Goldendoodle Breed Information and Buying advice


Are You Looking to Buy or Adopt a Goldendoodle?

Quick Goldendoodle Facts

Average Size of Adult
Large (4/5)
Puppy Puppy Puppy Puppy Puppy
Grooming Requirement
High (3/3)
Puppy Puppy Puppy
High (3/3)
Puppy Puppy Puppy
Average Life Span
12-14 years (5/8)
Exercise Requirements
High (3/3)
Puppy Puppy Puppy
High (3/3)
Puppy Puppy Puppy
Low (1/3)
Puppy Puppy Puppy
Child friendly
Yes (1/2)
High (3/3)
Puppy Puppy Puppy
Breed Group
Hybrid (8/8)
Yes (1/2)

Why Goldendoodles are great

Goldendoodles, are a mixed or hybrid breed, sometimes termed a designer dog. The parents are pedigree Golden Retriever and Poodle. This mix, the Goldendoodle, can vary widely in terms of size, colour and fur type. Currently, this is a very popular choice of puppy. Goldendoodle puppies are lovable, smart and playful. This makes them perfect for families with young children, or anyone simply looking for a companion. Some highlights:

  1. Goldendoodles are known to have a loving temperament, engaging well with owners and friends.

  2. They don’t shed their coats.

  3. Goldendoodles are very social and non-aggressive.

  4. They tend to be a quiet, rarely barking unnecessarily.

Things to consider when looking at Goldendoodles for sale

Although Goldendoodle puppies are easy going, training can take longer than other breeds. The mix of breeds, means they inherit traits from both Labradors and Poodles. However, once they are trained, they are entirely obedient and loyal. Some downsides to the Goldendoodle:

  1. Goldendoodles can be prone to joint and ligament issues commonly seen in the Golden Retriever.

  2. Goldendoodles require regular exercise, both when a puppy and fully grown – owners need to set aside a lot of time for play.

History of Goldendoodle

The Goldendoodle is a relatively new hybrid breed, introduced into the United States in the 1990s, initially to work as guide dogs. The blending of the Golden Retriever with the Poodle was intended to create a dog with minimal fur shedding, alongside a relaxed temperament. The result, a perfect companion for the partially sighted and the blind. The mix was inspired by the popular Labradoodle, a breed that also has hypoallergenic traits. Goldendoodles are regularly used as agility dogs, guide dogs and therapy dogs, as well as working in search and rescue. The patience and lovability of the breed has resulted in their popularity as companion dogs to increase in recent years.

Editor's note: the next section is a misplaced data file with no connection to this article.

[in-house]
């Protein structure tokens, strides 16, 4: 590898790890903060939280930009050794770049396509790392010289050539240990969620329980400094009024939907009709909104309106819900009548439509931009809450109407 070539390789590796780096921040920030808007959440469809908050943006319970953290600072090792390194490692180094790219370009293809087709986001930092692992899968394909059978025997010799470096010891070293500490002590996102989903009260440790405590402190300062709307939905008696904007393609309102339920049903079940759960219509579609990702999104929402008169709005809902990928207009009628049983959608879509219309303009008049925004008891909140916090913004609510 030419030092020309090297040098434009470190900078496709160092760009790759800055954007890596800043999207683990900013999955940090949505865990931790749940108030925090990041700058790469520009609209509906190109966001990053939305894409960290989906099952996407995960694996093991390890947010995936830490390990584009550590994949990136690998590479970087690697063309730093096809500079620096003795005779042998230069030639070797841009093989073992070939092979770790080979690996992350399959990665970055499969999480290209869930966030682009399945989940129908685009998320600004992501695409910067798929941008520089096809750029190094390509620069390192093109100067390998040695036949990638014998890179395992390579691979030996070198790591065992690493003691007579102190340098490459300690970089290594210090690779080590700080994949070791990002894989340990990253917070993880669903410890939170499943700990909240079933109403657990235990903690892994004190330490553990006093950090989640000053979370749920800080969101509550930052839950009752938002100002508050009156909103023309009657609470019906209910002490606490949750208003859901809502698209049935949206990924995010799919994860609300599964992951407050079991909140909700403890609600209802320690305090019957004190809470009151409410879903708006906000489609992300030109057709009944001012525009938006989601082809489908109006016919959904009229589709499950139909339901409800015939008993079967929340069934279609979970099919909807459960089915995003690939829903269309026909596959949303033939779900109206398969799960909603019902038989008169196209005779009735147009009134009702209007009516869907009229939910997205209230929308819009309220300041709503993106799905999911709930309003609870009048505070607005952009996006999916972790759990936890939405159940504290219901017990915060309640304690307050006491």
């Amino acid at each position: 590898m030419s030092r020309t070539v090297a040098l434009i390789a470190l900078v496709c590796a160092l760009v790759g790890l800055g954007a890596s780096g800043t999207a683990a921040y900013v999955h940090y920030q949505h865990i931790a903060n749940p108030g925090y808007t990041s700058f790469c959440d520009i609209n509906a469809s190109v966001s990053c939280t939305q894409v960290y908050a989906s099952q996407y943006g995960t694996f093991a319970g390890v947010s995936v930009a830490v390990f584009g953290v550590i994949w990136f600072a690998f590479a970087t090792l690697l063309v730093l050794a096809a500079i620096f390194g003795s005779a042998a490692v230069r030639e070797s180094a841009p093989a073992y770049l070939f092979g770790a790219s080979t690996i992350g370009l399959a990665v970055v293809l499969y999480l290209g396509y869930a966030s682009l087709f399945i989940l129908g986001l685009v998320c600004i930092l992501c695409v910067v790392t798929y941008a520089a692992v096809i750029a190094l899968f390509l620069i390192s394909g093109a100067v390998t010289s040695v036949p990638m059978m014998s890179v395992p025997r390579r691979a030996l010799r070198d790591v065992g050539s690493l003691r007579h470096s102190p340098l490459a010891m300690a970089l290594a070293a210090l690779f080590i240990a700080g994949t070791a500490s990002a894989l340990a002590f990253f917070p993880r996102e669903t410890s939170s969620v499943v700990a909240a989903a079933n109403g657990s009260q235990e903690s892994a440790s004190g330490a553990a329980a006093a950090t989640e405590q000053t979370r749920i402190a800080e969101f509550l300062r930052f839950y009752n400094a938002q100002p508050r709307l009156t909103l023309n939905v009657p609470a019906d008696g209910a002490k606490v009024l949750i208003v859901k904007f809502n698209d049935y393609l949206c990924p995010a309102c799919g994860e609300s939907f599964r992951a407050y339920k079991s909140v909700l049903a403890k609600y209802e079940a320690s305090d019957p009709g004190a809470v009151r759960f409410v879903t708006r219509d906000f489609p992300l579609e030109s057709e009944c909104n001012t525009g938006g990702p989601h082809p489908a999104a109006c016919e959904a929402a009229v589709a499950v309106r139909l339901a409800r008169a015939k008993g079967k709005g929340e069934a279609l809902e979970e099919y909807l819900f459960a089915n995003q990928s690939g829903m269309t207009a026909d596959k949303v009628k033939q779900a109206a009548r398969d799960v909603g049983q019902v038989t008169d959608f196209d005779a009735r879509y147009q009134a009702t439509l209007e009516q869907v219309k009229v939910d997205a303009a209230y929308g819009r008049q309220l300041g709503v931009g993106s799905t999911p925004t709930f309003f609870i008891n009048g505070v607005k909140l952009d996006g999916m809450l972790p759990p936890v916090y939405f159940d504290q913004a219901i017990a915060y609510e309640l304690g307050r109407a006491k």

How big is the Goldendoodle?

Goldendoodles come in a variety of different sizes, depending on the Poodle parent. The standard size is most popular, this being slightly larger than a Golden Retriever. The range typically goes from about 56cm to 66cm at the withers. Males are generally larger than bitches.

How heavy is a Goldendoodle?

Standard Goldendoodle weigh in at between 20 to 40 kilograms, with miniatures and toys weighing 10 to 15 kilograms.

What Colour is the Goldendoodle?

Goldendoodle puppies range in colour as well as their size, inheriting genes from either or both parents. A single litter can come in different colours, including orange, tan, cream, dark brown, grey, black, or a mixture of these.


Do Goldendoodles make good guard dogs?

Goldendoodles are not typically chosen as a guard dog due to their quiet and loving temperament. They rarely bark even when a stranger comes to the door.

Are Goldendoodles easy to train?

Although Goldendoodles' parent breeds take easily to training, the this hybrid seems to take a longer time to train than some might expect. The puppy-like nature, exhibited even at the adult stage, makes for a distracted pupil that prefers to play than work. However, they are very intelligent dogs, ranked in the top ten smartest breeds, which helps them learn tricks quickly.

Are Goldendoodles playful?

Goldendoodles of any age are extremely playful, but never aggressive, making them ideal for an outgoing and fun family who love the outdoors. They love the water, a trait originating in the Golden Retriever, and can spend hours outside on walks, playing, or running.